In the wake of Mark Warburton resignation fiasco which resulted in manager Mark Warburton, assistant manager Davie Weir and Head of Recruitment Frank McParland leaving the club, Rangers Chairman Dave King and Chief Executive Stewart Robertson have both outlined plans for a Director of Football and Head Coach structure.

This news has been met with mixed responses in different quarters if you will, with the Scottish media only too willing to give a platform to ex-Celtic players telling us how a Director of Football is a “nonsense” idea and that train of thought has been backed by certain journalists as well. Some would call them dinosaurs; some would say they are being realists.

Whilst from gauging the Rangers support, the majority seem to back the idea for a modern structure like this, however there are obvious differences in who would be ideal for the Director of Football role and the type of person needed. There is also a part of the support who don’t understand what the role of a director of football actually entails.

As far as I can see a Director of Football oversees all football operations from the lowest age group through to the first team, manages what should be an extensive team of scouts, analysts etc and outlines the philosophy and recruitment policy. He should take control of overseeing things from performance to analysis and preparation.

He should never interfere on the training ground or have influence over team selection for example and for the set up to work there definitely needs to be clear boundaries set. With a chairman who isn’t present most of the time this structure would be excellent in my opinion. Another role is to have regular meetings with the head coach, head of recruitment and/or chief scout all present especially regarding potential targets.

For Rangers in particular what I feel is required is someone with experience of managing and implementing a strong scouting network as we are at square one as a club at the moment, with this a key area to bridge the gap to Celtic and someone with experience of the workings of an academy culture and recruitment of the best talents at a very young age being important.

Ross Wilson is the favourite for the role and fits that bill perfectly. He is currently Southampton’s Director of Scouting and Recruitment. I’m perfectly aware the chances of securing him are slim but if reports are correct he has at least talked to us in terms of this role in the last 10 days and it would see him having more power but within a tighter budget.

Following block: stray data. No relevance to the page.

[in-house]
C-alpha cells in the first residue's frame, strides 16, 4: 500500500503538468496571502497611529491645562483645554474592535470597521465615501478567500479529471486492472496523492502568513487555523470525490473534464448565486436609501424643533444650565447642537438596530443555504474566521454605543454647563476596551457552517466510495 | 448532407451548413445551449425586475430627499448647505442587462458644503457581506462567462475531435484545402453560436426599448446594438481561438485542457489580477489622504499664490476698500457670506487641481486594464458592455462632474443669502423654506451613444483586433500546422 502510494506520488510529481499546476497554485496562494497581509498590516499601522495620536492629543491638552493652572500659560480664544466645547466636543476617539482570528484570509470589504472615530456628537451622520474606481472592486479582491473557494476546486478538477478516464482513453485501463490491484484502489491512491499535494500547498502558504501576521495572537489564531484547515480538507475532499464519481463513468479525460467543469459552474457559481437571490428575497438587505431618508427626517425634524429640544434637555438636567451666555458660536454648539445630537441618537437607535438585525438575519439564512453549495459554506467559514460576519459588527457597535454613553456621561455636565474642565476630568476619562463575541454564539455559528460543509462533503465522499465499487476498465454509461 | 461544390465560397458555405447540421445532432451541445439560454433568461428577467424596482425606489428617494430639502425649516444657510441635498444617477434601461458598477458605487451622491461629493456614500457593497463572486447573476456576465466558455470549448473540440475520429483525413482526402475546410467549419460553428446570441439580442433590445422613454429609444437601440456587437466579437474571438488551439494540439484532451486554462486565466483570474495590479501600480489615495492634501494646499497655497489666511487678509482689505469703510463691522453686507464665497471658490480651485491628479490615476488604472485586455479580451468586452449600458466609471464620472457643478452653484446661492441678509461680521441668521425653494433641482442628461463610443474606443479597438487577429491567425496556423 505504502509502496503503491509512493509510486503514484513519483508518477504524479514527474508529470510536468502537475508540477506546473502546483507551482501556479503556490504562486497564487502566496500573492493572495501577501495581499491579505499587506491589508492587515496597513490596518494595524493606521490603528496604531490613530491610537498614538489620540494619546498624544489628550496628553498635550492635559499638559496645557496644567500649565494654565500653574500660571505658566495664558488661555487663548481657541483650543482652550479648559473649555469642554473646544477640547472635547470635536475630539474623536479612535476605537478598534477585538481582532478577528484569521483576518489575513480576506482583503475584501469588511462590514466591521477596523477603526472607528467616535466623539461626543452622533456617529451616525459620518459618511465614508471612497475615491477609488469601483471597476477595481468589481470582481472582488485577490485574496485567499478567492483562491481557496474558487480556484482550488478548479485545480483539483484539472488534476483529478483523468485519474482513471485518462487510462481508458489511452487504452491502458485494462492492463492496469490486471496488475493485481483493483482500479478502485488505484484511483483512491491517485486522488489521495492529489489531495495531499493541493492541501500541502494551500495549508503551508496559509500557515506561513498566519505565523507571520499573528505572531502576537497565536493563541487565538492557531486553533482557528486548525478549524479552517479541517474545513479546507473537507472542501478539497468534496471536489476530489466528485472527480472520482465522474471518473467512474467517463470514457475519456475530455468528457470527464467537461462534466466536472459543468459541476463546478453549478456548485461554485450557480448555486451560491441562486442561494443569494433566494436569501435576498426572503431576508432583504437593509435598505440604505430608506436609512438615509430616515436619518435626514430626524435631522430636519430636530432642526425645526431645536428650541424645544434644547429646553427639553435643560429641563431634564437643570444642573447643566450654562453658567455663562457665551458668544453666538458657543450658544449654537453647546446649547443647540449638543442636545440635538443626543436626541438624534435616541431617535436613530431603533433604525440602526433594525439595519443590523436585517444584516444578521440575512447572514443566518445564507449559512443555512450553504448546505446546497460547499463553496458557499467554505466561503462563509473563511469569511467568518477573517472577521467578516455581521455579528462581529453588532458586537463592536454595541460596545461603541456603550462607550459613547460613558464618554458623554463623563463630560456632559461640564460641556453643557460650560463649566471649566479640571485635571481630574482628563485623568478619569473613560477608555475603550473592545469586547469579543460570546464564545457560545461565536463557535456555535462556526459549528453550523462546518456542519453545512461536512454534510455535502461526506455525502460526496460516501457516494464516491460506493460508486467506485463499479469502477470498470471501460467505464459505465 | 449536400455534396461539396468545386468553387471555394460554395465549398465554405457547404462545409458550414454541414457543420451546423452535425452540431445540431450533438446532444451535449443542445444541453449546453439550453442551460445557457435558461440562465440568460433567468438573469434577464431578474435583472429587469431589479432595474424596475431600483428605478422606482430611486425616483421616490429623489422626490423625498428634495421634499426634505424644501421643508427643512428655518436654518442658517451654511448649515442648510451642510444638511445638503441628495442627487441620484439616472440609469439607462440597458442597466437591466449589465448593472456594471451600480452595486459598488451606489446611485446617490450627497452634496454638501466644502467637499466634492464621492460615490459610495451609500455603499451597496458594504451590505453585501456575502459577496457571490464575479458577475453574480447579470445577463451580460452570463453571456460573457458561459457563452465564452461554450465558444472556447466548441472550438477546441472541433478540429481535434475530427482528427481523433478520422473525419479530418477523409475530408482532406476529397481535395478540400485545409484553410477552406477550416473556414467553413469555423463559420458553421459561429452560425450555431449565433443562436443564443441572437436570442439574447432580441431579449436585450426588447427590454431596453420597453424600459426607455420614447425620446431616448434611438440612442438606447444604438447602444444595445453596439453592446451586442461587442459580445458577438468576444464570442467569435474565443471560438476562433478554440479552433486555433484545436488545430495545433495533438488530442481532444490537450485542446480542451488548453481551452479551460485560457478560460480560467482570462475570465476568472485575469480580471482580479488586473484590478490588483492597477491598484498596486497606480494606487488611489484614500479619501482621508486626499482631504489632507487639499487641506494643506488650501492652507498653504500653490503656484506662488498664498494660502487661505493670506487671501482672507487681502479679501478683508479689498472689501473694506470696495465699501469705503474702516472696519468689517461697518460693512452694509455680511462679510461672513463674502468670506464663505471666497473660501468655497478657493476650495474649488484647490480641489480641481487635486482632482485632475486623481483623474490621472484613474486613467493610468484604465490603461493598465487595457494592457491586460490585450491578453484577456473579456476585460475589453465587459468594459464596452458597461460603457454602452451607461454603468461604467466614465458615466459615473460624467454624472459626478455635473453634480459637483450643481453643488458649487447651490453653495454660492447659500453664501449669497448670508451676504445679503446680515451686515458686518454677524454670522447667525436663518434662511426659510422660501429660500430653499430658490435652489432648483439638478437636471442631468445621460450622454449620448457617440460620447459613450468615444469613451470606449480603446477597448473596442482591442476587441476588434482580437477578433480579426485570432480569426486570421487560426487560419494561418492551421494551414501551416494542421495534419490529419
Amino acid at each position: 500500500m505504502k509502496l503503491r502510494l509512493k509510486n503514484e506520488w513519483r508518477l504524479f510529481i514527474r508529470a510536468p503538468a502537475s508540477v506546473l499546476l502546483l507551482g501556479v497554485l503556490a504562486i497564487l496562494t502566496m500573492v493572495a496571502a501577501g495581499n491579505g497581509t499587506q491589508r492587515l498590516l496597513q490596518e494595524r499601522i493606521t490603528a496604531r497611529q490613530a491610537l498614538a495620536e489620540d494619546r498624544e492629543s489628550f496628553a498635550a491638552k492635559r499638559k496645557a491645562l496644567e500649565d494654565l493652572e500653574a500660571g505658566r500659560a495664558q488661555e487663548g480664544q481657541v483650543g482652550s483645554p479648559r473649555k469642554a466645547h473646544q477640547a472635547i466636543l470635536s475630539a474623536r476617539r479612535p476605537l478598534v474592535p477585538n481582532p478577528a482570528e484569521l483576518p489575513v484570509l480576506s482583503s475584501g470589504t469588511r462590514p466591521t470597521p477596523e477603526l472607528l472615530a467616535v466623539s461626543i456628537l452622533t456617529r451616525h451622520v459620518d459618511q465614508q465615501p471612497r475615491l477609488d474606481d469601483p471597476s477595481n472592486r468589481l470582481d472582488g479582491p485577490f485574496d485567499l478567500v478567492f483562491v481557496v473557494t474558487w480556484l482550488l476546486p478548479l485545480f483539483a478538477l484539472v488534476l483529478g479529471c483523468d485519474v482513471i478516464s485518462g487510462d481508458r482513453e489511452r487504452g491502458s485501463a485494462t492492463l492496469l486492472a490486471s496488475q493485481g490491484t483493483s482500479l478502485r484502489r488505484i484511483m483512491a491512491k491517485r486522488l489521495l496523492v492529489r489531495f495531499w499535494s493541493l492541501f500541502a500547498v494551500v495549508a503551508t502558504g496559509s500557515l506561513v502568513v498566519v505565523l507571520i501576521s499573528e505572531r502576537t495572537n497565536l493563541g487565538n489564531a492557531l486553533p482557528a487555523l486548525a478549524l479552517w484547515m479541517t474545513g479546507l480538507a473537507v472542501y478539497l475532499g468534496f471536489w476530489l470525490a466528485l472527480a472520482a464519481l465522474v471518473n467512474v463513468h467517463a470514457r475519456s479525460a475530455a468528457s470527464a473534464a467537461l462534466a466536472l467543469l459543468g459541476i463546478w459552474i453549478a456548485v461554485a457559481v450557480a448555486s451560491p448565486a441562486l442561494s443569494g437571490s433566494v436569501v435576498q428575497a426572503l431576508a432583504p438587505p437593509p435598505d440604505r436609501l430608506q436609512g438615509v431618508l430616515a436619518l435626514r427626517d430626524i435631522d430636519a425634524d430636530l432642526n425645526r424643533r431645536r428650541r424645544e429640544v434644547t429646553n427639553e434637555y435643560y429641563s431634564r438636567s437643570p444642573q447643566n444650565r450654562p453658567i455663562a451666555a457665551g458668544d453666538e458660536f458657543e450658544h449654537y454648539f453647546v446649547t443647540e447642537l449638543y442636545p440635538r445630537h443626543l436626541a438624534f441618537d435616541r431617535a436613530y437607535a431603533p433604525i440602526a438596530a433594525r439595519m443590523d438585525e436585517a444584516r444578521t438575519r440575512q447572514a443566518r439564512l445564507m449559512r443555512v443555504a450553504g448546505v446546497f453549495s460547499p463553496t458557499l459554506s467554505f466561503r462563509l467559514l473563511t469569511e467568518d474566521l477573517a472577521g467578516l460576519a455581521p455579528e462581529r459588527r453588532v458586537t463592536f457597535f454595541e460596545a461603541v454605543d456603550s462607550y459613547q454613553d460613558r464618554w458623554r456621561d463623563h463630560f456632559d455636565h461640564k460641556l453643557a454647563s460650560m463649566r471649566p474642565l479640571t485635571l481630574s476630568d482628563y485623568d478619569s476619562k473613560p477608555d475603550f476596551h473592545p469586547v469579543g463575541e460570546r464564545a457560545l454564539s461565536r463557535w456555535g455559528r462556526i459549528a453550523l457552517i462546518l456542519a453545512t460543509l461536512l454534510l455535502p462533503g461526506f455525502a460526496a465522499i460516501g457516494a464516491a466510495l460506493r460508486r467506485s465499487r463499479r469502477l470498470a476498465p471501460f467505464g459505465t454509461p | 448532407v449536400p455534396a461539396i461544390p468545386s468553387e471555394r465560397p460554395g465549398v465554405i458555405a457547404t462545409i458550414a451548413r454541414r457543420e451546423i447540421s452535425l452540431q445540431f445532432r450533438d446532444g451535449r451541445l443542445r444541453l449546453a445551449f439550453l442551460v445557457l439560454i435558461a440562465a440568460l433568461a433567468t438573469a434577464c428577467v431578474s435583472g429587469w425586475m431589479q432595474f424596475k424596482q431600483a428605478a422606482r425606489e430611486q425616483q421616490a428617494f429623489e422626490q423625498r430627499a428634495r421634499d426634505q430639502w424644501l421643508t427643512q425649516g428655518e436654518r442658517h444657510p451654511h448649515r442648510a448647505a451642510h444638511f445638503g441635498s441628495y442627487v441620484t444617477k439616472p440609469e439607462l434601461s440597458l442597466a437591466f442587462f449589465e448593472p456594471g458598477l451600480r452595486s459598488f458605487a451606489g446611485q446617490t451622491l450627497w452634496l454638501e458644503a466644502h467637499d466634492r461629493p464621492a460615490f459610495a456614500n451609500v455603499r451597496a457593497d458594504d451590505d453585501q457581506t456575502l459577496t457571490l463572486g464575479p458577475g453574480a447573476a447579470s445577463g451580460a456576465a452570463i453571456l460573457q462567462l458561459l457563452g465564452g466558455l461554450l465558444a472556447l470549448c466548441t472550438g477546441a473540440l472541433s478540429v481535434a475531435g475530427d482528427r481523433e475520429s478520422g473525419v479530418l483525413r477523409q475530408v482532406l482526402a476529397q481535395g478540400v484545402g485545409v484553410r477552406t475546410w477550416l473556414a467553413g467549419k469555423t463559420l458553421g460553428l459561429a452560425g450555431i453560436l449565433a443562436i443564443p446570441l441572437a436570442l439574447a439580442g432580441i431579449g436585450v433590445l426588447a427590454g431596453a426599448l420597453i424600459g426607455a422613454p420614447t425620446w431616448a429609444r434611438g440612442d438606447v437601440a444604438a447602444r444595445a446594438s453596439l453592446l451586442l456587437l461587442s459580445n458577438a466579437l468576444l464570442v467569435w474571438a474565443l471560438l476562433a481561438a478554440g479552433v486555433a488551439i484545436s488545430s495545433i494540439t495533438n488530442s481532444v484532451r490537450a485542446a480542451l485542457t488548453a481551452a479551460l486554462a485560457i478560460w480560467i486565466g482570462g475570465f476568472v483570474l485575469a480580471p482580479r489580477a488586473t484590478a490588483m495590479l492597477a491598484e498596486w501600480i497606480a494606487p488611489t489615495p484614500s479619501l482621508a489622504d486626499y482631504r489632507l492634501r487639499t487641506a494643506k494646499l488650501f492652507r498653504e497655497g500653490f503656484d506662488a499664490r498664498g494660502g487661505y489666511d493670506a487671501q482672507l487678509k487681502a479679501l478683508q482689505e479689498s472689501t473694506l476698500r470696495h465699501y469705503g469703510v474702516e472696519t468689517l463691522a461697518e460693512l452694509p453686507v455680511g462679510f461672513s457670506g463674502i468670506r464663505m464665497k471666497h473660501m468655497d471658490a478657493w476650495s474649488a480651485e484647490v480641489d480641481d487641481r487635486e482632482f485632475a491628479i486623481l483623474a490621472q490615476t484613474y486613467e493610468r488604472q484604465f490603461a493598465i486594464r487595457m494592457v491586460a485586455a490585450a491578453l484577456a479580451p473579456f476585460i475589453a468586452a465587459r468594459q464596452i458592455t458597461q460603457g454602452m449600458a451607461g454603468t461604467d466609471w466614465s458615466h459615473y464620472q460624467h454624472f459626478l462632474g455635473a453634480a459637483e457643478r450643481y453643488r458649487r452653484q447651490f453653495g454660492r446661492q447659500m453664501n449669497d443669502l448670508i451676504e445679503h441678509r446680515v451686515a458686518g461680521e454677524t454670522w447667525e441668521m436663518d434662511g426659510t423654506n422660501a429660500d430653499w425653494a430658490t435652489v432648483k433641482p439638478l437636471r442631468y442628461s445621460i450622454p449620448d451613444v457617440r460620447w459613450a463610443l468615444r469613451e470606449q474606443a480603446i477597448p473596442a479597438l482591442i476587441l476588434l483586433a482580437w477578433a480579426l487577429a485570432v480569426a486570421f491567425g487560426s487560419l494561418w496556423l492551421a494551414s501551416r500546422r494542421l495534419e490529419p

This below, from a recent talk with Ross Wilson via the Daily Record’s Gordon Waddell, gives an insight to the professionalism of Southampton strategy but also a key role Wilson plays.

“We have 60 staff, we have a structure and a strategy, but we constantly review the network on a three-year horizon, People ask ‘do you scout, do you video scout, data scout, are you stats based?’ It’s all of it, integrated into one. We have people at games, we have people analysing video and data, and it’s my job to make all of that feed in and fit in.”

In terms of discussion over the Director of Football role, Gary Neville interviewed Southampton’s Director of Football Les Reed in 2015 and claimed “The era of the gaffer is over”.

Whilst Neville is seen as one of the best pundits about, it was quite a bold statement especially if you consider his playing career was very successful under Sir Alex Ferguson where he ruled with complete control and authority.

Les Reed discussed that they already have a shortlist of manager targets that fit the model they want in a Head Coach whilst they have a manager in place to help with external circumstances and so that any transition is much smoother which surely has to be a positive thing?

Reed also discusses, “We would never go down that route. We will not be interviewed by a manager – we will interview them”. In this instance he is talking specifically that any manager who is interested in the Southampton Head Coach role must accept the philosophy of the club and needs to be happy to work under the structure they have in place.”

This role is very common throughout Europe but personally I often hear it doesn’t work in the U.K, I feel it is quite a misconception with Hearts in Scotland, Huddersfield, Tottenham, Southampton, Manchester City and Chelsea in England amongst the teams that utilise this set up and on the whole most of these teams are relatively successful considering their budgets.

In my opinion this modern structure is something Rangers are correct in looking to implement but it is important they take the time needed to secure the right person and whilst being an ex-player shouldn’t exclude you, I wouldn’t want us to be lazy in our recruitment of such an important role. If we are going down this route we need to fully commit to it.

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